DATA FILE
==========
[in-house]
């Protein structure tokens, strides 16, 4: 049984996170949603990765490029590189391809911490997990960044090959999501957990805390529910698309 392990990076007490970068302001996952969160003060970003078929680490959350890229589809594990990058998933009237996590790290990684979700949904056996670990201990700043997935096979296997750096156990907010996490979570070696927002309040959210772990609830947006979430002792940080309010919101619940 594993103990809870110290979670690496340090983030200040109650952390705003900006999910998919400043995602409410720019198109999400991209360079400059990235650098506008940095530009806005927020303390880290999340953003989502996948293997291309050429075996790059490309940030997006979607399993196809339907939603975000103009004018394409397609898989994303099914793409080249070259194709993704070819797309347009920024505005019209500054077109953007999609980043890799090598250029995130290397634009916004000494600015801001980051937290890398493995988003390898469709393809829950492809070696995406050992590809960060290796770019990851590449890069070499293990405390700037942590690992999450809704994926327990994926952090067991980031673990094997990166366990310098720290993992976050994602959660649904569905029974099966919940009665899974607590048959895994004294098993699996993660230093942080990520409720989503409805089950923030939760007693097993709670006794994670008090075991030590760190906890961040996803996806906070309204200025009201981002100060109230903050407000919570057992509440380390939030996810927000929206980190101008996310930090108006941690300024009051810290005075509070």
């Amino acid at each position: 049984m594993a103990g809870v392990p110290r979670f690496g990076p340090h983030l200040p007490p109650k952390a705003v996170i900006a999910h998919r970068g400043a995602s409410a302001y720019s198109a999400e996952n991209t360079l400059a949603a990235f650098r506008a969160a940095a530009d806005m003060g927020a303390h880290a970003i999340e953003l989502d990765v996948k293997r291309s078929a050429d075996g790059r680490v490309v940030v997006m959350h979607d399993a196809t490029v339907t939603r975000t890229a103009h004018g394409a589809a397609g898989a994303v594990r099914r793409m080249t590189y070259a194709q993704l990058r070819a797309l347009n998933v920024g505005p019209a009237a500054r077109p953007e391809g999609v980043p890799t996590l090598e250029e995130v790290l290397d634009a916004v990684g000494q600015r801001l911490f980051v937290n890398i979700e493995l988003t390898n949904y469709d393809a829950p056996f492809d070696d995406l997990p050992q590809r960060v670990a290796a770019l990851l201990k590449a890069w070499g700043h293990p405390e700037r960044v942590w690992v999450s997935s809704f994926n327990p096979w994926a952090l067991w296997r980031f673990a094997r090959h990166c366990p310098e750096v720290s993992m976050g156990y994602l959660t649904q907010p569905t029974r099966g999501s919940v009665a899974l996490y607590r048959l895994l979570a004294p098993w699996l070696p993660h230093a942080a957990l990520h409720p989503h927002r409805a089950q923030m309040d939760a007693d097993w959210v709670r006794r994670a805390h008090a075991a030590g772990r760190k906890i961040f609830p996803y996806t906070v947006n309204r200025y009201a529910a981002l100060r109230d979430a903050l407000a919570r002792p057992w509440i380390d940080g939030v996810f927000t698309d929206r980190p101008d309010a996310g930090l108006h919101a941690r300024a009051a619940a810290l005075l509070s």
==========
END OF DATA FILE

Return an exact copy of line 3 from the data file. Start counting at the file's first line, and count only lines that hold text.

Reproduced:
């Amino acid at each position: 049984m594993a103990g809870v392990p110290r979670f690496g990076p340090h983030l200040p007490p109650k952390a705003v996170i900006a999910h998919r970068g400043a995602s409410a302001y720019s198109a999400e996952n991209t360079l400059a949603a990235f650098r506008a969160a940095a530009d806005m003060g927020a303390h880290a970003i999340e953003l989502d990765v996948k293997r291309s078929a050429d075996g790059r680490v490309v940030v997006m959350h979607d399993a196809t490029v339907t939603r975000t890229a103009h004018g394409a589809a397609g898989a994303v594990r099914r793409m080249t590189y070259a194709q993704l990058r070819a797309l347009n998933v920024g505005p019209a009237a500054r077109p953007e391809g999609v980043p890799t996590l090598e250029e995130v790290l290397d634009a916004v990684g000494q600015r801001l911490f980051v937290n890398i979700e493995l988003t390898n949904y469709d393809a829950p056996f492809d070696d995406l997990p050992q590809r960060v670990a290796a770019l990851l201990k590449a890069w070499g700043h293990p405390e700037r960044v942590w690992v999450s997935s809704f994926n327990p096979w994926a952090l067991w296997r980031f673990a094997r090959h990166c366990p310098e750096v720290s993992m976050g156990y994602l959660t649904q907010p569905t029974r099966g999501s919940v009665a899974l996490y607590r048959l895994l979570a004294p098993w699996l070696p993660h230093a942080a957990l990520h409720p989503h927002r409805a089950q923030m309040d939760a007693d097993w959210v709670r006794r994670a805390h008090a075991a030590g772990r760190k906890i961040f609830p996803y996806t906070v947006n309204r200025y009201a529910a981002l100060r109230d979430a903050l407000a919570r002792p057992w509440i380390d940080g939030v996810f927000t698309d929206r980190p101008d309010a996310g930090l108006h919101a941690r300024a009051a619940a810290l005075l509070s």